The banner nuisance is not new to us but usualy reachs its peak during election time.
But thanks to strong enforcements of election commissioner, Mr. Gopalaswamy, banner mania is under check in Karnataka currently.
Erecting flex banners with self photo is easiest way to gain publicity and get an identity for yourself as a public personality. You can have some top political leader or some film star in the same banner to support you in case someone objects. Flex banners are pretty cheap. This post reveals that in Manipal (near Udupi, Karnataka), it costs just Rs 13 per square foot for flex banner. At that rate it takes only few hundred rupees per banner and for less than Rs 10000, you can cover your entire locality with banners exhibiting your photo.
Though election is prime reason for these banners, you don’t really need a reason if you are determined to erect a banner of yourself. If there’s a festival around, you can wish public with your full size photo in the banner, if some events are happening, you can welcome the delegates, if nothing is happening, you can form a fan club of some film star, call yourself its president, chairman (or whatever you please, though I am surprised to see no one calling themselves CEO of a fan club) and erect banners wishing the star happy birthday, success to his current movie or whatever. Any other innovative ideas?
Those setup with prior permission from municipality fetch some revenue to govt and help in city administration. But most of these banners and hoardings are often illegal. Earlier, cloth was used to prepare the banner, which used to deteriorate over a period of time due to rain, sun etc but these days, the vinyl banners are being extensively used, which are not biodegradable and stay for a long long period. (A related kannada post on this)
Usually nothing much is done to remove these illegal hoardings and banners, except some rare instances when they are brought down. Recently in Chennai, there was a massive drive to get rid of unauthorized hoardings and thousands of them were pulled down in a span of few days. Related Hindu report here and here (Scrap dealers literally had a feast because of this). Chennai city is looking much cleaner now and two localities, Harsha Koda and Suresh Menon have launched an initiative to thank the chief minister for this. Their website is http://thankyouchiefminister.com (March 2009 update: This site is appearing messed up and I'm told will be taken offline in sometime) Suresh Menon, a filmmaker got this idea which is implemented by Harsha Koda and his wife Prabha who are graphic designers by profession. The site allows people to log their appreciation towards their politicians ("we always complain, let us also thank them when they do something good", is the core idea behind the site) Site is barely 2 weeks old and Harsha told me he has plans to develop this site further and add extra features and eventually extend it to other states in near future. With this move, “lots of slums will have colorful tarpaulins this monsoon” he says. Harsha also runs Jalakara.com, a web designing company.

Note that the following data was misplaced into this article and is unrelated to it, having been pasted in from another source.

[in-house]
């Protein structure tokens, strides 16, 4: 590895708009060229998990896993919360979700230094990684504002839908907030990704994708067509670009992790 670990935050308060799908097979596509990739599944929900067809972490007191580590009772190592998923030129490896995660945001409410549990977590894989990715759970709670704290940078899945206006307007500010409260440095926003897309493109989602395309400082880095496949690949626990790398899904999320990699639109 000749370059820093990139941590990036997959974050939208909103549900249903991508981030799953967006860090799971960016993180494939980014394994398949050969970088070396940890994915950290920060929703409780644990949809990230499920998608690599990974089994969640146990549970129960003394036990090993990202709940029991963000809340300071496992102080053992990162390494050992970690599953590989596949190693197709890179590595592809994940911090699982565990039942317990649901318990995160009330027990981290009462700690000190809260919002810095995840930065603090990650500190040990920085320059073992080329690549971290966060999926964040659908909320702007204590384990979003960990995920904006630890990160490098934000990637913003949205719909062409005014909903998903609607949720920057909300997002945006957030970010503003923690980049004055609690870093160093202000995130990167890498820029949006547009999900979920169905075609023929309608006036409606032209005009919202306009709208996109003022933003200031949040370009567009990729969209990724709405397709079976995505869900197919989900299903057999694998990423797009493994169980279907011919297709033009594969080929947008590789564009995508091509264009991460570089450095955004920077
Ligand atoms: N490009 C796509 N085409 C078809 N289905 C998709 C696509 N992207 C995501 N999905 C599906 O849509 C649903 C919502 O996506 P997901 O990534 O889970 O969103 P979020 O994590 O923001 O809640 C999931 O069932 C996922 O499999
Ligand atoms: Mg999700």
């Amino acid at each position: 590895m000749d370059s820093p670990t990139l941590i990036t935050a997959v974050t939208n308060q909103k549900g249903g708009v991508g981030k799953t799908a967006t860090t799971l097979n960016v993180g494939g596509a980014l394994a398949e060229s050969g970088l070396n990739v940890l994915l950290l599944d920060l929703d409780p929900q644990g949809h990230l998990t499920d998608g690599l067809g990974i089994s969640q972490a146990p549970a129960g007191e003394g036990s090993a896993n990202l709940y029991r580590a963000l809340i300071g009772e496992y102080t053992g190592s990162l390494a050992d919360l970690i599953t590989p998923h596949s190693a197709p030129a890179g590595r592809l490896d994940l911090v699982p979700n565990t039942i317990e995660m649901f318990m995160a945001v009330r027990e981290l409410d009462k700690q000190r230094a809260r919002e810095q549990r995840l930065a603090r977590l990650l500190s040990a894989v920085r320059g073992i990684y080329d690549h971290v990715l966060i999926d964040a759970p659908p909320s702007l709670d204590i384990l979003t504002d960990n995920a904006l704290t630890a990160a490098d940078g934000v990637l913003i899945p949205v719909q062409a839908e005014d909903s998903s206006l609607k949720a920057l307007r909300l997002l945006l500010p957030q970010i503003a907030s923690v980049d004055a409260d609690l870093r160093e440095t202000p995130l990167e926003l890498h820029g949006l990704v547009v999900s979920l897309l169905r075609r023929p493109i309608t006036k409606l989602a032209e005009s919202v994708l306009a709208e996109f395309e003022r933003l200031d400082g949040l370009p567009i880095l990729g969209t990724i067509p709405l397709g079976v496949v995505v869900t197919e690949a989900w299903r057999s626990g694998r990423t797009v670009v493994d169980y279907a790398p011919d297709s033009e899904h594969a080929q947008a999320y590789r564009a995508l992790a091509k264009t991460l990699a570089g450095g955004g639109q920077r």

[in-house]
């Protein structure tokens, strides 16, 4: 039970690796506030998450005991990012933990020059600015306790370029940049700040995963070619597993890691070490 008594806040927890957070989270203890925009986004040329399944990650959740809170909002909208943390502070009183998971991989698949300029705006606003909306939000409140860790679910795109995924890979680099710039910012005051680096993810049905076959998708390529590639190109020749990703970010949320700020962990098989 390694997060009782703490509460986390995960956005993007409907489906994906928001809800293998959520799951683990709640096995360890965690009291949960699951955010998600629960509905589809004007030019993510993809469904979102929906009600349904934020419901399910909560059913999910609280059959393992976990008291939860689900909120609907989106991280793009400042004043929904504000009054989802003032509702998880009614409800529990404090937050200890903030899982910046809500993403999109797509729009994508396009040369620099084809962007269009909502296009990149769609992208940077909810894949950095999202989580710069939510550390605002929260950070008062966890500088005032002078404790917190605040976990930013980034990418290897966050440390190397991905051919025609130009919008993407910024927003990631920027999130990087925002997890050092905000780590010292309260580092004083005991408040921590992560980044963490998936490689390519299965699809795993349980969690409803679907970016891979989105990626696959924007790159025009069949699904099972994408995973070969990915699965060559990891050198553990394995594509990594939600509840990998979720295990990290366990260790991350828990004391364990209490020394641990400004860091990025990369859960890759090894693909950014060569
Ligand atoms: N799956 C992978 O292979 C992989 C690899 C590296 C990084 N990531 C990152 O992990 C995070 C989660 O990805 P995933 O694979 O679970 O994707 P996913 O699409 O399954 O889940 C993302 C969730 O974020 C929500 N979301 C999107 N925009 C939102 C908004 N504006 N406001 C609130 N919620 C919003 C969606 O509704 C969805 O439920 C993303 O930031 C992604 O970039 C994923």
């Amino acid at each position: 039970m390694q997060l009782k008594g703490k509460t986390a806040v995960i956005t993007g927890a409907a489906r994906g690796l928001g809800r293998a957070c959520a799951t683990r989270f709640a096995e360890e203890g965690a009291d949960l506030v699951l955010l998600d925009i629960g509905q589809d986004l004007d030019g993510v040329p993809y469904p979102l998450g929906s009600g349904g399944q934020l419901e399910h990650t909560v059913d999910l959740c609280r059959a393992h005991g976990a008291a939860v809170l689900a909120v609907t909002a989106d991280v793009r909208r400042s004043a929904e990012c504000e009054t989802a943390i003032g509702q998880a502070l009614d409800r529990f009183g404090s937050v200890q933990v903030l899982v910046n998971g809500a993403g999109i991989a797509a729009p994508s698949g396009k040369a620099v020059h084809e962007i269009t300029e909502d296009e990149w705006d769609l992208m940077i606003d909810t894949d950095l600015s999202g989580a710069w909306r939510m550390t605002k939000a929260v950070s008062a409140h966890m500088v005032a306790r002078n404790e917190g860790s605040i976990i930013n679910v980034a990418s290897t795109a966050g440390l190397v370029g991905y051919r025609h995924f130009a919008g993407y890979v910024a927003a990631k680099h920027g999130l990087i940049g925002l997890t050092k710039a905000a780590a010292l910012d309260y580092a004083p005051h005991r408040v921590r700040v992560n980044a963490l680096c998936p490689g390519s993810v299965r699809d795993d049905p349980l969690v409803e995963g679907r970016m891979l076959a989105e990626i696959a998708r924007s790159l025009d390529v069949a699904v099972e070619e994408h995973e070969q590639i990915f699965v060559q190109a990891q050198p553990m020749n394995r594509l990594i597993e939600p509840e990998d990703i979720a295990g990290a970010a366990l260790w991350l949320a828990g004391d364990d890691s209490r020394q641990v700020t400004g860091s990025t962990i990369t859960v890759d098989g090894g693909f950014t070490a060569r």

Similar drive is needed in other states to get rid of excess hoardings and banners.
Hyderabad is famous for its unipole hoardings. Nearly an year ago one of them collapsed in Banjara Hill, killing a person. GHMC has been more cautious with these hoardings since then. They also have even more distracting digital hoardings displaying videos and animation, diverting attention of motorists towards them. I am not sure of current situation there.
Any thoughts and suggestions on this issue are welcome.